On a recent trip to France, my husband and I rented a car to go wine tasting through the French countryside. We used to live in California and spent many a weekend winding through rolling hills of sun-dappled grapes, sipping on reds and whites as we absorbed the flavors at each little vineyard along the way. In France, we envisioned a variation of what we experienced in Napa Valley. We were in for a surprise.
Wine tasting in the French countryside is much more down to business, driven by the admiration and deliberate purchase of an artisan’s craft. Save your flowing dress and espadrilles for another time — at least in September which is when we traveled. It’s a casual affair that calls for jeans and a nice shirt. As far as the weather goes, we were comfortable in pants and short sleeves, with a light sweatshirt or jacket.
Bonjour, Merci Beaucoup
One of the more difficult aspects of our travels is we didn’t speak any French, and in the remote countryside with limited service there was no hope of using an app. I was impressed by the number of English-speaking locals — ‘for my job,’ many of them explained — which makes sense in a tourist industry. It was a skill that we greatly appreciated, but quickly realized not to treat as the expectation. The few times we entered a winery and immediately began communicating in English, we were met with disapproving stares — they didn’t even try. So instead, we used our strongly accented ‘bonjours,’ then smiled awkwardly until someone said hello in the language associated with the country that we were unmistakably from. It was a polite gesture that got us off on the right foot and led to a friendly experience.
Chocolate or Vanilla?
As we wound our way through wineries in Loire Valley, Burgundy, Rhone Valley and Provence, there were no tasting menus. Our question of ‘What do you have?’ was served back to us as ‘What do you like?’ So it’s best to have a rough answer at the ready.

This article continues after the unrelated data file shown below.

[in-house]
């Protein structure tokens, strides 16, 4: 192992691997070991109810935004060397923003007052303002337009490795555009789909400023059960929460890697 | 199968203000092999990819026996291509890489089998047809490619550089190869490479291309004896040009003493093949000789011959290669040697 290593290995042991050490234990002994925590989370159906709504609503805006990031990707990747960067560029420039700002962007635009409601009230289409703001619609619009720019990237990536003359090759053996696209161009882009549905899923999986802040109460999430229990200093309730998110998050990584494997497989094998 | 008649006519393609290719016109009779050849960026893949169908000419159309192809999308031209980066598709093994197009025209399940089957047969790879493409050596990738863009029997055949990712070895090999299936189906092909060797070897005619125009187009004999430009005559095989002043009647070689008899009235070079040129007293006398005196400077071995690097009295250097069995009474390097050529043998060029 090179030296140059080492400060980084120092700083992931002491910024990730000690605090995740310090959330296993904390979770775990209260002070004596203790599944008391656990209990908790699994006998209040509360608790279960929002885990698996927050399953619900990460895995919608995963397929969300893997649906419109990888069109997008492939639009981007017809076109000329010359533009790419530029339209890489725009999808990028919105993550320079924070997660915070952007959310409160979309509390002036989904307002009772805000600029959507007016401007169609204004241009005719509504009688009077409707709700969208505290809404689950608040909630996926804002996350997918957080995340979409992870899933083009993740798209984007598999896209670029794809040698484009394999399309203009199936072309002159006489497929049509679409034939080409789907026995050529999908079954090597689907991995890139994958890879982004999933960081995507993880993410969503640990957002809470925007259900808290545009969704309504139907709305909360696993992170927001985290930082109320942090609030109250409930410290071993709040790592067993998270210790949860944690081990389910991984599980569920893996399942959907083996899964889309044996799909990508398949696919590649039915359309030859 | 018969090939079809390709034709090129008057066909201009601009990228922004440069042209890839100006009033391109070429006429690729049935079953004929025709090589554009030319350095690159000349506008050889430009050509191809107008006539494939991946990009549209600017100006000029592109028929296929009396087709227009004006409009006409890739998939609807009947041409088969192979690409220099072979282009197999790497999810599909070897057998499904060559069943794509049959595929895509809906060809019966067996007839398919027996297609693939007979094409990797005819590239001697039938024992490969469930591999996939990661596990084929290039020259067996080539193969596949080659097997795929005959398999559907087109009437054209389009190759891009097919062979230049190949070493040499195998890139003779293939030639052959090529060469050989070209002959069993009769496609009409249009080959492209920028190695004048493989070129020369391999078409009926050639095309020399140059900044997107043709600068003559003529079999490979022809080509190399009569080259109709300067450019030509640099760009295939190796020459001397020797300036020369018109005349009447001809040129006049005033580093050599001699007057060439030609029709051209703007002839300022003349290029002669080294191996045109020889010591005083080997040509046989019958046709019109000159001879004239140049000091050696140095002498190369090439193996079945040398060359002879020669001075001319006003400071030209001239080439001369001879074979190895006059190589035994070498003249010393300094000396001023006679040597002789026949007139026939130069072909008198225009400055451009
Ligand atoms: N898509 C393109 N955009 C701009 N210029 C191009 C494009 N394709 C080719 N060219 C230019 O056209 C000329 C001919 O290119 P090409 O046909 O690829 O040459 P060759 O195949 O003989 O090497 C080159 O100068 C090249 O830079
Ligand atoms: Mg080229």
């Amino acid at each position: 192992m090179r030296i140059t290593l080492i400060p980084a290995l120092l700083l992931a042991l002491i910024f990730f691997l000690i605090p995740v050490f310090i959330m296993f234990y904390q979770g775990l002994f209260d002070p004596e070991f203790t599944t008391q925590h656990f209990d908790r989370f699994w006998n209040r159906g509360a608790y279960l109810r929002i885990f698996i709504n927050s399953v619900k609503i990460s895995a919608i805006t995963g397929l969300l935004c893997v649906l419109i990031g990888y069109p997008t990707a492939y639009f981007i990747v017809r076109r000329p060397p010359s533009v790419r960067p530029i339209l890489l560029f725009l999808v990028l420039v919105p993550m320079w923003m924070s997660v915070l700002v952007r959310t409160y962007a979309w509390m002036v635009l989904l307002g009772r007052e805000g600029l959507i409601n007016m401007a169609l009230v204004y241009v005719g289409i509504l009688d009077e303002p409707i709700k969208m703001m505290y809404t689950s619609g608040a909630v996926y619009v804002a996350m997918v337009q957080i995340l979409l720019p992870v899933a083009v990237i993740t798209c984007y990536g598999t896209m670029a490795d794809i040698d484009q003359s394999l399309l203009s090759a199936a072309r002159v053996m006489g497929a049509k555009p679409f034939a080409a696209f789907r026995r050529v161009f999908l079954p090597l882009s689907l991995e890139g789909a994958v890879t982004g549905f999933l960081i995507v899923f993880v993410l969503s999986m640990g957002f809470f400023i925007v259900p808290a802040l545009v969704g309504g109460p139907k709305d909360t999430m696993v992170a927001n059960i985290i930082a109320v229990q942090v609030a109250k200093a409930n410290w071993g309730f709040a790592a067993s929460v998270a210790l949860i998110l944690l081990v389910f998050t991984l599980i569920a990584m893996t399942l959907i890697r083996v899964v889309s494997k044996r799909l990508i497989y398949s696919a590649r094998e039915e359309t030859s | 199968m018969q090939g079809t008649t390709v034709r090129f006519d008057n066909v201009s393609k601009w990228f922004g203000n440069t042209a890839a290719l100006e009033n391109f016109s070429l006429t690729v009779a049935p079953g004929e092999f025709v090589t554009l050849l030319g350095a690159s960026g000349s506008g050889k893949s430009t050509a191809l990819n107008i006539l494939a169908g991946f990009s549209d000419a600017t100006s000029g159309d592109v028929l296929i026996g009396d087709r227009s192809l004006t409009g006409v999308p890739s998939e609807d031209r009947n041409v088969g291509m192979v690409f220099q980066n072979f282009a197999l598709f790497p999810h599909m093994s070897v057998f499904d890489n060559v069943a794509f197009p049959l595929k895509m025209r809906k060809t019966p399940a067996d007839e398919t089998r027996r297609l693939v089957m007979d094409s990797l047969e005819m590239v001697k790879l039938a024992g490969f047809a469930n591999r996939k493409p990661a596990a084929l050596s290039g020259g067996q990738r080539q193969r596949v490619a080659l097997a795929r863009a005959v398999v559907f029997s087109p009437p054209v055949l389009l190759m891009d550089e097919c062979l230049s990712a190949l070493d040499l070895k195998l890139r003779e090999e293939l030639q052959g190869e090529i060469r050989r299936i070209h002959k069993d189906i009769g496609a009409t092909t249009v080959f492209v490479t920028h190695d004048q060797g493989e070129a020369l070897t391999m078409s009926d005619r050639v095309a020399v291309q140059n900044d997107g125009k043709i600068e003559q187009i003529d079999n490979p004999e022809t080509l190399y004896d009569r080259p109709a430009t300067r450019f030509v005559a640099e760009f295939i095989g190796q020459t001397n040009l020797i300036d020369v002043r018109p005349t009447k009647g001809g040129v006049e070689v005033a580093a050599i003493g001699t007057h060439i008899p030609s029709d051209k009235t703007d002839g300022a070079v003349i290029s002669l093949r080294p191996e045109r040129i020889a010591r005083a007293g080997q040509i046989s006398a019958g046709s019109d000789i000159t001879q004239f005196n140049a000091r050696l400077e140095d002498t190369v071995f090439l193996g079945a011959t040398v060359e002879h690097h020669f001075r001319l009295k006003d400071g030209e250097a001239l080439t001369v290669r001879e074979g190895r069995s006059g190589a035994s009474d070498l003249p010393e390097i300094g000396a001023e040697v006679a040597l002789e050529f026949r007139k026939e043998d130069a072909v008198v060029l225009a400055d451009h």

In France, tastings are somewhat like asking for samples in an ice cream shop. You wouldn’t ask to try every flavor in the store. Instead you’d have a mood in mind — let’s say rich and chocolatey — and go for spoonfuls of double mocha fudge, peanut butter caramel swirl and hazelnut crunch. At this point, it would just be weird to ask for raspberry sherbert.
Wine tasting in France takes a similar approach. Do you prefer reds or whites? Dry or sweet? Something heavy or something light? Pick a general direction, then sample what’s available in that lane. And buy a few bottles of whatever you enjoy the most. You wouldn’t leave an ice cream shop empty handed.
No Such Thing as a Pinot Noir
In France there’s no such thing as a glass of Pinot Noir. Or Cabernet Sauvignon. Or Merlot. You get the picture.
Wines are categorized by region and one just knows — presumably from lots and lots of experience that I would like to attain — which region produces which kind of grape. Burgundy, for instance, grows primarily Pinot Noir and Chardonnay grapes. So if you ask for vin rouge in Burgundy, chances are you will get that Pinot Noir. So there actually is such a thing as a Pinot Noir, it’s just filed under a different name.
Favorite Vineyards + Wines
While all the places we visited were wonderful and unique, two vineyards in particular rose to the top.
A family-owned business for more than 500 years, this Loire Valley winery stood out in terms of taste and charm. It’s known as a favorite among locals, which is what drew us there. We had an excellent tasting, then purchased a bottle of white to drink on site. They packaged it up for us and we carried it up a beautiful hillside path for a picnic in the vineyards.
Wine Pick: Les Ménigottes
With floral and spicy aromas of violet, pepper and a hint of gingerbread, this 100% Cabernet Franc is aged in oak barrels for complexity and balance.
This vineyard was recommended during a wine tasting in Paris. From the moment we parked our car on a mountain road with sweeping views of the Châteauneuf-du-Pape région, it did not disappoint. We had a fun and informational tasting, got to explore the underground barrel cellars located just off the cozy tasting lounge, and even met owner Gaston Brunel, who comes from a long line of winemakers dating back to the 17th century.
Wine Pick: Générations Gaston-Philippe
With roasted notes, a strong blackberry undertone, and a long finish, it features Grenache, Syrah and Mourvèdre grapes. They're harvested by hand from only the oldest vines and aged for 12 months in new French oak barrels.